Idrissa Diatta, a farmer from Diattacounda, some 80 kilometres from Ziguinchor, said traders offer the equivalent of 60 U.S. cents per kilo at the farm gate, but are reselling it to exporters for nearly three times more, around 1.70 dollars. Abdoulaye Diatta, another planter, says traders sometimes claim prices are low because supply exceeds demand, or foreign currency exchange rates are unfavourable. "But if the dollar exchange rate has shifted, or there's really an oversupply, then we wouldn't see a single cashew nut plucked from the bush. But now every nut is sold. Right now, they're trying to swap us a sack of rice for two sacks of cashews: it's ridiculous."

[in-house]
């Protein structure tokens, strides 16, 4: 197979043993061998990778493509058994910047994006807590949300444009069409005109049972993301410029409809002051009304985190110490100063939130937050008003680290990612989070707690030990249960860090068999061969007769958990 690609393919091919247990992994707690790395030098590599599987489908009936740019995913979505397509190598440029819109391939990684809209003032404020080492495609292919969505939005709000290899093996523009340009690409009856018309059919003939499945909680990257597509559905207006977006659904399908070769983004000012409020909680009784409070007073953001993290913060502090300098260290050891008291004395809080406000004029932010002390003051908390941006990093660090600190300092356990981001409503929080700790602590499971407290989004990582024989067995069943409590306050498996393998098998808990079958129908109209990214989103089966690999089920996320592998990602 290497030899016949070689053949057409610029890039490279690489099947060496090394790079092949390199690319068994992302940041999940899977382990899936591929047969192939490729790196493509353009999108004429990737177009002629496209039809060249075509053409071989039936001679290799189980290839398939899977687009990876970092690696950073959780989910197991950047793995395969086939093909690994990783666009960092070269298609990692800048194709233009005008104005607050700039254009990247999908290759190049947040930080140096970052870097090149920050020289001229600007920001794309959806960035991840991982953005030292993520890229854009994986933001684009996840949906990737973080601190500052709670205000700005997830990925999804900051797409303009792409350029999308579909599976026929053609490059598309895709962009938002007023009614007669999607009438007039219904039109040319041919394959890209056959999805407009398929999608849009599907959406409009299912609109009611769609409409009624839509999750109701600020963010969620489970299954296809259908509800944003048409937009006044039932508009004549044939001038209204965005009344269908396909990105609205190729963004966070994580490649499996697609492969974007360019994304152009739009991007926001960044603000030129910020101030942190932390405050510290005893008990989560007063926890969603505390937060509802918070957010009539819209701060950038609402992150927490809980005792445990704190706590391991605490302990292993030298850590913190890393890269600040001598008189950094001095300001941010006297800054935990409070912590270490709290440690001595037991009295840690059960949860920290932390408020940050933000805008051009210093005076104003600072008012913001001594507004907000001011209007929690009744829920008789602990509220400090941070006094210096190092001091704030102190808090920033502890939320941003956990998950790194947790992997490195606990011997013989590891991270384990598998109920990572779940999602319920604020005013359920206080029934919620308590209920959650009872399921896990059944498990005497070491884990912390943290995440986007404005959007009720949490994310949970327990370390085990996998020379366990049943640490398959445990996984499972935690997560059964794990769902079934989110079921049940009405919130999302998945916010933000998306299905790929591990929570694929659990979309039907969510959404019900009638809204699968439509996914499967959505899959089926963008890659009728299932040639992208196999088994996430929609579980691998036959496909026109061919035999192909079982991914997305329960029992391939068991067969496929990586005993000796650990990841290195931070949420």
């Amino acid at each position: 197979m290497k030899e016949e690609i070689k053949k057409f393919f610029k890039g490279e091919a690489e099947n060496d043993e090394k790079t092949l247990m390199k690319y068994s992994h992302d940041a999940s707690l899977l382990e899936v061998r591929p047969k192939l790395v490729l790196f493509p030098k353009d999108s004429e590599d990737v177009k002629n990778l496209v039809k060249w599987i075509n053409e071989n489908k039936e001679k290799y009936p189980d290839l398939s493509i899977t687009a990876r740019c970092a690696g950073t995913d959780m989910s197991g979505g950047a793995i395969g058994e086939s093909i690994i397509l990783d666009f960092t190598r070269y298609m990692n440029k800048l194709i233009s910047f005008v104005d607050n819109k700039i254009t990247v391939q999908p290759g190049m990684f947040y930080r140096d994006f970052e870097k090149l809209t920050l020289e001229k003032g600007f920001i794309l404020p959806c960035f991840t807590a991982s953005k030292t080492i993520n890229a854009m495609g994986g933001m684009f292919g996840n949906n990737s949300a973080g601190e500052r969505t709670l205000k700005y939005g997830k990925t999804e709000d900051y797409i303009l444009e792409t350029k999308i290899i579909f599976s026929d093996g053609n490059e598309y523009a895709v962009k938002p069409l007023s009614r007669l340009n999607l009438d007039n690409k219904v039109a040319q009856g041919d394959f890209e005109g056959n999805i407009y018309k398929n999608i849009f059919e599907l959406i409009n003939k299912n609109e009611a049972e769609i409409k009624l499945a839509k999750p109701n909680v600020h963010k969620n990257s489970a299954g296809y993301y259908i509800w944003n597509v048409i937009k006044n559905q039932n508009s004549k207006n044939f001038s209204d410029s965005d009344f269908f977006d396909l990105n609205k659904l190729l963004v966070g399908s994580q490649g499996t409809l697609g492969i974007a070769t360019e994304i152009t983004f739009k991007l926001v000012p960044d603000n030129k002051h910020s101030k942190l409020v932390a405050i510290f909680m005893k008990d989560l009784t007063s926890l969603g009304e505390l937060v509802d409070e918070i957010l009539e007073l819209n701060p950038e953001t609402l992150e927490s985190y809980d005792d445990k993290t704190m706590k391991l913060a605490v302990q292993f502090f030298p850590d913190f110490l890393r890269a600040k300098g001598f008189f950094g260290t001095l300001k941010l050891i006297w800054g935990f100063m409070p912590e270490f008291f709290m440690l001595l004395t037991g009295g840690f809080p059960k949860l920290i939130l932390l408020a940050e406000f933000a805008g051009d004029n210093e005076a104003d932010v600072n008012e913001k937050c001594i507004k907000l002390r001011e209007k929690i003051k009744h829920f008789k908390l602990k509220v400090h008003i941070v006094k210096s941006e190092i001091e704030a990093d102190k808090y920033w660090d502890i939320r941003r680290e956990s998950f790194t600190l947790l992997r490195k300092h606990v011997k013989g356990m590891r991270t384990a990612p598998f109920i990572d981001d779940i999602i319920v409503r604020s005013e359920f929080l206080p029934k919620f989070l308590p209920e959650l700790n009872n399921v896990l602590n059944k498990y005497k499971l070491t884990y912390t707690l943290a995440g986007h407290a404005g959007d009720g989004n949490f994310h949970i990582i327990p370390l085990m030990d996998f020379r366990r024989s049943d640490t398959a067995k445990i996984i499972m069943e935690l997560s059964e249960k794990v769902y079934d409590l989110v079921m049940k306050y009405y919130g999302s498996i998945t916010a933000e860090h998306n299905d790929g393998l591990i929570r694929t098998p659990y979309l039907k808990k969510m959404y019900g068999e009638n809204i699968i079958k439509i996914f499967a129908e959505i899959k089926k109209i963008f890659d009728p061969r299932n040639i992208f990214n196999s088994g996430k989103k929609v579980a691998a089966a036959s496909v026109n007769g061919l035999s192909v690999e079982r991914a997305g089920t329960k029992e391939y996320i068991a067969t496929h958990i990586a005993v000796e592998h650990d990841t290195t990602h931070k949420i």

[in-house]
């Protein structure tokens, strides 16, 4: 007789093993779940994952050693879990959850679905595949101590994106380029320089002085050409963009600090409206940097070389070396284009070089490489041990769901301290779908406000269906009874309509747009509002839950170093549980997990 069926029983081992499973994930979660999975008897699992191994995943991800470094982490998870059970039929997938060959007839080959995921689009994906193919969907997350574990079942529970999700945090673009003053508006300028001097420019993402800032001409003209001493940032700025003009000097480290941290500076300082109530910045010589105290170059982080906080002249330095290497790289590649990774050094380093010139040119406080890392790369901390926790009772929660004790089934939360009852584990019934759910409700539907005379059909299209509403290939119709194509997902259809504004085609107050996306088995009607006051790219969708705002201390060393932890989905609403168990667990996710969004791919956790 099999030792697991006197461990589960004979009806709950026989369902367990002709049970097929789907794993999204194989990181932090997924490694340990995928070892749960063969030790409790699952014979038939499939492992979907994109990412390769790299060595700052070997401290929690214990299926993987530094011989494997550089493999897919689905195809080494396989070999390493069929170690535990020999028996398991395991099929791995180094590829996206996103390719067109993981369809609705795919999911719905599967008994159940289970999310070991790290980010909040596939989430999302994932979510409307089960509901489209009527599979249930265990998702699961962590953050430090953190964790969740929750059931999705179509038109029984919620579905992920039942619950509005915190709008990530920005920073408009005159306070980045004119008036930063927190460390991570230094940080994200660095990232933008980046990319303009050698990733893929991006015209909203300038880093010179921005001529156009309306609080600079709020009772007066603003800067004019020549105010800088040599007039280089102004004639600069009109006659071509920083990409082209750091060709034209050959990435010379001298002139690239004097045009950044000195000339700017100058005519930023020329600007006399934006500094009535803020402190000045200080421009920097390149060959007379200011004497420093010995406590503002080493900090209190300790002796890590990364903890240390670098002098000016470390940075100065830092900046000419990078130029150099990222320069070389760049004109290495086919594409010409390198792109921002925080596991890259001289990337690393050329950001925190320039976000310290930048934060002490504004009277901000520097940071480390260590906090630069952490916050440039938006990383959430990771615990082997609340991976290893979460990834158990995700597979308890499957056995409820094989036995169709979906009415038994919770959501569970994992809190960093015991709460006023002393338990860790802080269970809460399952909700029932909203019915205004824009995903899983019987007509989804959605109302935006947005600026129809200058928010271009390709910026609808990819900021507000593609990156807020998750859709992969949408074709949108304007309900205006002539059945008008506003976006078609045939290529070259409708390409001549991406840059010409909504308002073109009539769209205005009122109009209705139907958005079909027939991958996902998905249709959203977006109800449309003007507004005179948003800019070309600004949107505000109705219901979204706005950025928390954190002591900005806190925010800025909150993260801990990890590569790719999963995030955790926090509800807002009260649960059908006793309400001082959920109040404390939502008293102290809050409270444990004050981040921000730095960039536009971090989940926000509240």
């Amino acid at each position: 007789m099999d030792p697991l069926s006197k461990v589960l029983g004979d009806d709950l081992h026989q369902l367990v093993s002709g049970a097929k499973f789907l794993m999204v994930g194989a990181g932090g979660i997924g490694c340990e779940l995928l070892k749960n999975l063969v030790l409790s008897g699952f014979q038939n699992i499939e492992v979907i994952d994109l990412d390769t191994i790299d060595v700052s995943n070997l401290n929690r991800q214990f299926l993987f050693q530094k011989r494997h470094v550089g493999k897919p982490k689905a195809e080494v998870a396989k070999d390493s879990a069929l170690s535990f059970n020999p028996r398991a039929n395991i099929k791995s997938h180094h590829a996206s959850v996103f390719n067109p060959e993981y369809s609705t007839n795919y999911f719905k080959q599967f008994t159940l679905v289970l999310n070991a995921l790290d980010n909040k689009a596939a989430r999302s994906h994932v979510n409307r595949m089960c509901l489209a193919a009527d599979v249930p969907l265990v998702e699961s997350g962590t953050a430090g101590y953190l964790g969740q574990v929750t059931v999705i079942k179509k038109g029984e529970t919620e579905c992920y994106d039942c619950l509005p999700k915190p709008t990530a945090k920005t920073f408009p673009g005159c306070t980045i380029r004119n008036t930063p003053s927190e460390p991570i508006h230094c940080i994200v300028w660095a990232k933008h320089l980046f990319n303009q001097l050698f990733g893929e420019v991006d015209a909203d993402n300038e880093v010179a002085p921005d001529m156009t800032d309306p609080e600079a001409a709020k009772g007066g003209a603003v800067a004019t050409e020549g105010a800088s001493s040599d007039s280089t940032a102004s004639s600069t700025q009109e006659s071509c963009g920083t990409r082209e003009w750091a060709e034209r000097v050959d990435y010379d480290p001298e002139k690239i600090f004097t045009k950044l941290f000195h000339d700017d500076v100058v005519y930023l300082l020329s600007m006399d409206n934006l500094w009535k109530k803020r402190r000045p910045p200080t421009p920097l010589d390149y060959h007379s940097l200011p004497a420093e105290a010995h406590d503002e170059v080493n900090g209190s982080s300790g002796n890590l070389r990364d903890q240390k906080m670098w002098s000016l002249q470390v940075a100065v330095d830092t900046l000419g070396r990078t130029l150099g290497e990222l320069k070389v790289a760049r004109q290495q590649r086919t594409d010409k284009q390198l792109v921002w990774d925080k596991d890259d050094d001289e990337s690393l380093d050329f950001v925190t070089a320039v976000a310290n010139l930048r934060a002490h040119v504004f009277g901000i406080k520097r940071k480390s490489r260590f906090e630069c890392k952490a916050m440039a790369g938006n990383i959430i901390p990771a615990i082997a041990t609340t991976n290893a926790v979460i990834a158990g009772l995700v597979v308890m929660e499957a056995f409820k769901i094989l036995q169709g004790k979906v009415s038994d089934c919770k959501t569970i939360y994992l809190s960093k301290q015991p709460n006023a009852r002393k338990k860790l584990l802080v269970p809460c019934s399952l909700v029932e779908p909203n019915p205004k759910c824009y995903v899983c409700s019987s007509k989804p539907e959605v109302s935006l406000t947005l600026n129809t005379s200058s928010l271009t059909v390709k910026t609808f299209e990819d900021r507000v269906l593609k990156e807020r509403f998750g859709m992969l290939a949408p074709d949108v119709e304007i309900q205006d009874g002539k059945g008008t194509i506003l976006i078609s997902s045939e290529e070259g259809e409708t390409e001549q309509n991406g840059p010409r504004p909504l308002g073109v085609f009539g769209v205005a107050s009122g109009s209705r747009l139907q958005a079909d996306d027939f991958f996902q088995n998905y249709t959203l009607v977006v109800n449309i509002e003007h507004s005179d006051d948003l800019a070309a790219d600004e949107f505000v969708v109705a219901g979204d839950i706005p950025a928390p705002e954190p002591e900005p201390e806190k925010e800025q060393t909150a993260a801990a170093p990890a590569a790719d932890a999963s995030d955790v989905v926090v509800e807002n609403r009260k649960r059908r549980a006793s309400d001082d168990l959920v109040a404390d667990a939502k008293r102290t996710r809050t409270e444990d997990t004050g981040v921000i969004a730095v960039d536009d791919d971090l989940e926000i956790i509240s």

Jean-Marie Badji, one of the much-maligned middlemen, says the price of unprocessed cashews varies according to changes in the world market, and traders are trying to make ends meet, not trying to dupe growers. "Look, we have to travel out to these villages to collect cashews. The roads are in terrible condition, and the truckers charge us heavily to transport goods over them. And we're talking about completely isolated villages. If we pay more than 250 or 300 CFA (less than a dollar), we risk going bankrupt," he told IPS.